By Megan Young, Communications Intern
Over the weekend of January 31-February 2, over 1,900 youth and adult leaders packed into Nashville’s Opryland Hotel and Convention Center for Warmth in Winter, a youth event sponsored by the Tennessee Conference of the United Methodist Church.
Students and their church youth group leaders spent time in worship and workshops listening to powerful speakers, all with the objective of growing in their faith and in community with Christ.
The theme – “Seen” – based in Hebrews 12:1-2 was the basis for the sermon series at Warmth in Winter. Rev. Toi King, the feature speaker, reminded those in attendance to fix their eyes on Jesus and watch as they begin to see themselves, a beloved child of God, clearer than before. King, in a powerful and inspiring moment, said, “If you keep your eyes fixed on Jesus, not only will you begin to see yourself the way God sees you, but you will also see everyone around you the way God sees them, too.”
King is a moving and inspirational director of missional discipleship at Brentwood UMC. While it wasn’t her typical day at work, the students connected with King instantly and interacted with her sermons without hesitation. It wasn’t uncommon to hear the occasional “Amen” or “tell it” called out from the crowd.
When asked what the youth thought it meant to be “Seen” by God, a group of youth from Dickson First UMC had many answers.
One youth responded with, “It’s not that God sees us, it’s that he sees through what we’ve put up.” Gracie Pullian, a sophomore in high school, said, “Sometimes you have to face things that are scary and you don’t want to share that with other people. But he sees all that and in all that He still has the ability to love us, and I think that’s pretty cool.”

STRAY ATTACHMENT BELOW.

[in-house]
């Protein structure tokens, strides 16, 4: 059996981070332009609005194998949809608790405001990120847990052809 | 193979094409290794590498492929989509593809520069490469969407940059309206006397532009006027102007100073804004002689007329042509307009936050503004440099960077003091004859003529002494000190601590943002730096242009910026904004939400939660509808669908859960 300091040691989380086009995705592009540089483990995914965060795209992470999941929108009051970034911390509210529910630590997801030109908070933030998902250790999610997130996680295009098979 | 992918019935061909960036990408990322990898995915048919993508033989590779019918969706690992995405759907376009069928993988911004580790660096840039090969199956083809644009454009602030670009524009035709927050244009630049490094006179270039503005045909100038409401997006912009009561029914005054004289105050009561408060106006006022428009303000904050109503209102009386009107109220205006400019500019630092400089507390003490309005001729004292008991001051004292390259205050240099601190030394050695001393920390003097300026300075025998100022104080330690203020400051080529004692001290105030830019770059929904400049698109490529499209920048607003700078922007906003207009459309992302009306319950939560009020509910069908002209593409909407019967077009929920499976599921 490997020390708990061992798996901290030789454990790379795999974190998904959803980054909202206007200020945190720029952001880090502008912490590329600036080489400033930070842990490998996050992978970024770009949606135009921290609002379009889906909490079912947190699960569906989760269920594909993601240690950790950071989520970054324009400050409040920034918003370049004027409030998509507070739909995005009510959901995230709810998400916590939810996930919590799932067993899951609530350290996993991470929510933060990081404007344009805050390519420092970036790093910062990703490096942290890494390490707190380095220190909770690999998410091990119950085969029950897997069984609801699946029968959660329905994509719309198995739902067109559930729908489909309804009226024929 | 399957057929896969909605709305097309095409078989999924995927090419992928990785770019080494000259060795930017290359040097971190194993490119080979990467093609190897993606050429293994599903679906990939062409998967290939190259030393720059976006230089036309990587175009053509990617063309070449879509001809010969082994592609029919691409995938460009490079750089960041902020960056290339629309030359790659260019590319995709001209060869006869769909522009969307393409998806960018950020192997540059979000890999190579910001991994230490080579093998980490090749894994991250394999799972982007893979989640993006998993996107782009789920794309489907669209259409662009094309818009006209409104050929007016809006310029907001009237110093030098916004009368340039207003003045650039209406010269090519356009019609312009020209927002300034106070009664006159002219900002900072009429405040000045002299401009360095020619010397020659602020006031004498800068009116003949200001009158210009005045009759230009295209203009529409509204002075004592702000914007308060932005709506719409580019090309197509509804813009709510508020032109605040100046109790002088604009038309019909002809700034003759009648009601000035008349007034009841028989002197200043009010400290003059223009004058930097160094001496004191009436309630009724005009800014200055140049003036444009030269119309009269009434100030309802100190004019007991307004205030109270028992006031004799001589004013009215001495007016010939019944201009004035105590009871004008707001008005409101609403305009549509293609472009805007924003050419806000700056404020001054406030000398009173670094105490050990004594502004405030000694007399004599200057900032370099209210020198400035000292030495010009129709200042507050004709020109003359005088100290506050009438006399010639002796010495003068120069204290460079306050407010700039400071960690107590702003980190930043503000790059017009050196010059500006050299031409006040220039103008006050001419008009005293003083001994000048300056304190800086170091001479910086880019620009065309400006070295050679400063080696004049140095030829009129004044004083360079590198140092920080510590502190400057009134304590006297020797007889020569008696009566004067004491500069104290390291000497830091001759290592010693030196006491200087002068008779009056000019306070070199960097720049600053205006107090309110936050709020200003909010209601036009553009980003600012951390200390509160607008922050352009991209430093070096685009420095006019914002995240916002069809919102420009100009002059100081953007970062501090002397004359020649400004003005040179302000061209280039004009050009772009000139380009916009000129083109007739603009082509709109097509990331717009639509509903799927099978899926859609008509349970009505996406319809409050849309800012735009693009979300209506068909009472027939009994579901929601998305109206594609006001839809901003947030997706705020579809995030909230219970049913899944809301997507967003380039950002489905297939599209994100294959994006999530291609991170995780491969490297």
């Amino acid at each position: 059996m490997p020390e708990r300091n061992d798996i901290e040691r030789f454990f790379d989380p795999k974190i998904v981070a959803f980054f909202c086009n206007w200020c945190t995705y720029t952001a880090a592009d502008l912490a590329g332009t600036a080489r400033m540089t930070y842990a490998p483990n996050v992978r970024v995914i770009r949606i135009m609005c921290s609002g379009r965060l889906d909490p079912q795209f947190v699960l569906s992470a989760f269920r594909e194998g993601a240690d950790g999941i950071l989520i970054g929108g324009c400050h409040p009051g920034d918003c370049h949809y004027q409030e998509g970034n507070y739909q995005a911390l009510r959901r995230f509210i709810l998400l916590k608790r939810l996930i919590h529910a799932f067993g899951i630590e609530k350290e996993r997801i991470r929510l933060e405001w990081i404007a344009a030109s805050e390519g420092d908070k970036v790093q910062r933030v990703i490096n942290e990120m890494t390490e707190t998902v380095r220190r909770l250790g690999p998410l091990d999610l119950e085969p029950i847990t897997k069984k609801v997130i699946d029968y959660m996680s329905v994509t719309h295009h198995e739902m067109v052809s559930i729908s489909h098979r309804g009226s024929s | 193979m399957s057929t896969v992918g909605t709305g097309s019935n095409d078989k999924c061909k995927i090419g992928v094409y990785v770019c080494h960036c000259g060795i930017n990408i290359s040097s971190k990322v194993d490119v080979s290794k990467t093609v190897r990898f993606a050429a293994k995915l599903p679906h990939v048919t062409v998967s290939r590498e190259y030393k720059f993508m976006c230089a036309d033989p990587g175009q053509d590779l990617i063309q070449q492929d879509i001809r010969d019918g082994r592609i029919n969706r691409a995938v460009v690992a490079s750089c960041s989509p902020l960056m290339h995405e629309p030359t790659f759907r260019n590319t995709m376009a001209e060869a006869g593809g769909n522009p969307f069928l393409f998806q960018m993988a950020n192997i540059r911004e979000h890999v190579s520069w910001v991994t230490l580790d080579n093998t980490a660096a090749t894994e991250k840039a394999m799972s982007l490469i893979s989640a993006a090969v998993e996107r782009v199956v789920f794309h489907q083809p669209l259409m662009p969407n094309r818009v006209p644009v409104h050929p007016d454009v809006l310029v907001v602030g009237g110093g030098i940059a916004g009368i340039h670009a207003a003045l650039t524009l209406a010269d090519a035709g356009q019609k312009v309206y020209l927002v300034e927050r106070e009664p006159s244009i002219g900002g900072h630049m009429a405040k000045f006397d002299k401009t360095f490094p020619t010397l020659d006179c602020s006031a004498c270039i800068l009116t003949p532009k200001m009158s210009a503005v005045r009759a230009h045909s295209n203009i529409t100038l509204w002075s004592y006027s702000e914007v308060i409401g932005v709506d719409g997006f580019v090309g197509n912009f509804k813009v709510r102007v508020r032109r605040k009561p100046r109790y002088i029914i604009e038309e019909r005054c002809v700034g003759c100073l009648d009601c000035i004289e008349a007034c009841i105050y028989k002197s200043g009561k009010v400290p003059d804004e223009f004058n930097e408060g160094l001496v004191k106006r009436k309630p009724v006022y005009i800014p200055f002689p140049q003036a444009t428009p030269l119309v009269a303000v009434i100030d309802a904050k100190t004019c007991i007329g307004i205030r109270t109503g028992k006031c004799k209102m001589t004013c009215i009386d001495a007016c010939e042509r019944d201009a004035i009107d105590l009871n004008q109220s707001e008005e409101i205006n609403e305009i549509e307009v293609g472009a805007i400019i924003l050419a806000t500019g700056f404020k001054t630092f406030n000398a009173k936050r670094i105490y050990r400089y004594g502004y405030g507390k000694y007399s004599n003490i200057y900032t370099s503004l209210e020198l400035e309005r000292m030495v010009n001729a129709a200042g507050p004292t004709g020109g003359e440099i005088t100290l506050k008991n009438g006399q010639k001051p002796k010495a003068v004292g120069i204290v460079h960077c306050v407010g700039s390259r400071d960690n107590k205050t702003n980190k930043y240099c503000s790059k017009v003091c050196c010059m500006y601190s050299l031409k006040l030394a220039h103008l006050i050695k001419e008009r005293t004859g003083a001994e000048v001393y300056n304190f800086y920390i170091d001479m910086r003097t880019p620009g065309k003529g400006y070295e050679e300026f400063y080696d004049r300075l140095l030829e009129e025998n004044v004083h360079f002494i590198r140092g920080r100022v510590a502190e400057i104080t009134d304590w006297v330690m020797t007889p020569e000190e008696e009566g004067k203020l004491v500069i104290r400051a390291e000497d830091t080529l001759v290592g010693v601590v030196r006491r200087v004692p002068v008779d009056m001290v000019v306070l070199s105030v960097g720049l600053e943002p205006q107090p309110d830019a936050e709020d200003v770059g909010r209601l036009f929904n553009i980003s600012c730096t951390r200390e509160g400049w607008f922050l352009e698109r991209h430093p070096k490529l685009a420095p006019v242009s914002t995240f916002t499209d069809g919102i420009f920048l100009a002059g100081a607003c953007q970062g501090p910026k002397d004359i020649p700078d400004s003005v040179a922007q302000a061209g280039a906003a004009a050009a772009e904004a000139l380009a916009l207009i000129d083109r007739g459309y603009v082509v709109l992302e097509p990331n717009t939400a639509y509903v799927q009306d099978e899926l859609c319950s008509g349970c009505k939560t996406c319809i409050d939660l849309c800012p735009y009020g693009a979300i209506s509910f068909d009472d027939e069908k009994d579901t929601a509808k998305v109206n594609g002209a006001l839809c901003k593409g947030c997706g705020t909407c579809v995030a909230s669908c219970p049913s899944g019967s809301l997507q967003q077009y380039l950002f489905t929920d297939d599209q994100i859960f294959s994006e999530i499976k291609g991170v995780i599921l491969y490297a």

Warmth in Winter impacts more than just the youth in attendance. Matthew Reynolds, the youth pastor of Hermitage UMC, said, “It gives me a chance to see my students lead. It’s a time for me to really see what it means to grow as an individual and push those boundaries myself.”
The transformation doesn’t stop there. Warmth in Winter continues to be life changing for people involved in every level. Powered partly through volunteers from local universities, Warmth in Winter creates an environment where even the volunteers often walk away transformed, inspired, and growing stronger in their faith.
Camryn Shepard, a student of Middle Tennessee State University, said, “With the conference being ‘Seen’, it’s just an incredible reminder – especially in college as you’re figuring out your own identity and where God is calling you – that God sees you and God sees everybody.”
Between worship gatherings, both students and their leaders were encouraged to attend workshops covering everything from suicide to studying the Bible to learning to take sabbath. David Cowan, a youth pastor at White House First UMC, noted that his definition of the “ultimate Jesus experience,” included worship, fellowship and education – “and Warmth in Winter has all three.” Several other youth pastors echoed the same sentiment, emphasizing the importance and value of the workshops.
Worship was led by FRVR Free, a nonprofit organization with over 35 people involved. FRVR Free’s intent is to show people through music and worship how God sees each person and how He has set everyone free. They performed many styles of worship music so that everyone could find a way to connect and worship in their own way, as well as some original pieces.
A wrap-up video for this life-changing weekend will be posted to warmthinwinter.com in upcoming weeks.
Warmth in Winter is a youth run event – planned and organized by youth involved in the NextGen Ministry in the Tennessee Conference. Warmth in Winter has been inspiring everyone involved – youth, adults, or even the volunteers – for 38 years.